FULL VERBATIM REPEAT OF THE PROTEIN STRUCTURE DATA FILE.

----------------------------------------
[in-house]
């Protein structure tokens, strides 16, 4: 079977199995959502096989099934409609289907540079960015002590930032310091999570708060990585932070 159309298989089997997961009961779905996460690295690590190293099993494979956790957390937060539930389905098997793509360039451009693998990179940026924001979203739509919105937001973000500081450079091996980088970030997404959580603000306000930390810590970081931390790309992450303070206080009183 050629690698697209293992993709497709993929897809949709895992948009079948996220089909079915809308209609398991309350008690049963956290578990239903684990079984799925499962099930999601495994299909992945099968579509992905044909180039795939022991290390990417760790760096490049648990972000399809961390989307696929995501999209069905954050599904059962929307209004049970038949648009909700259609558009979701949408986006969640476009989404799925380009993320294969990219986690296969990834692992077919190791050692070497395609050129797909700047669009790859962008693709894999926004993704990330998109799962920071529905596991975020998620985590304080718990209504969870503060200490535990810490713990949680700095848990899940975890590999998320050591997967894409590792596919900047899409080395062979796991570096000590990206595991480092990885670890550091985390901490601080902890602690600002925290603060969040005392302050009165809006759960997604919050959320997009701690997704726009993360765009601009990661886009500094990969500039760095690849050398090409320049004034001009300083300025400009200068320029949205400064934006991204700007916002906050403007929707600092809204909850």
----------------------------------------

[in-house]
């Protein structure tokens, strides 16, 4: 079977199995959502096989099934409609289907540079960015002590930032310091999570708060990585932070 159309298989089997997961009961779905996460690295690590190293099993494979956790957390937060539930389905098997793509360039451009693998990179940026924001979203739509919105937001973000500081450079091996980088970030997404959580603000306000930390810590970081931390790309992450303070206080009183 050629690698697209293992993709497709993929897809949709895992948009079948996220089909079915809308209609398991309350008690049963956290578990239903684990079984799925499962099930999601495994299909992945099968579509992905044909180039795939022991290390990417760790760096490049648990972000399809961390989307696929995501999209069905954050599904059962929307209004049970038949648009909700259609558009979701949408986006969640476009989404799925380009993320294969990219986690296969990834692992077919190791050692070497395609050129797909700047669009790859962008693709894999926004993704990330998109799962920071529905596991975020998620985590304080718990209504969870503060200490535990810490713990949680700095848990899940975890590999998320050591997967894409590792596919900047899409080395062979796991570096000590990206595991480092990885670890550091985390901490601080902890602690600002925290603060969040005392302050009165809006759960997604919050959320997009701690997704726009993360765009601009990661886009500094990969500039760095690849050398090409320049004034001009300083300025400009200068320029949205400064934006991204700007916002906050403007929707600092809204909850």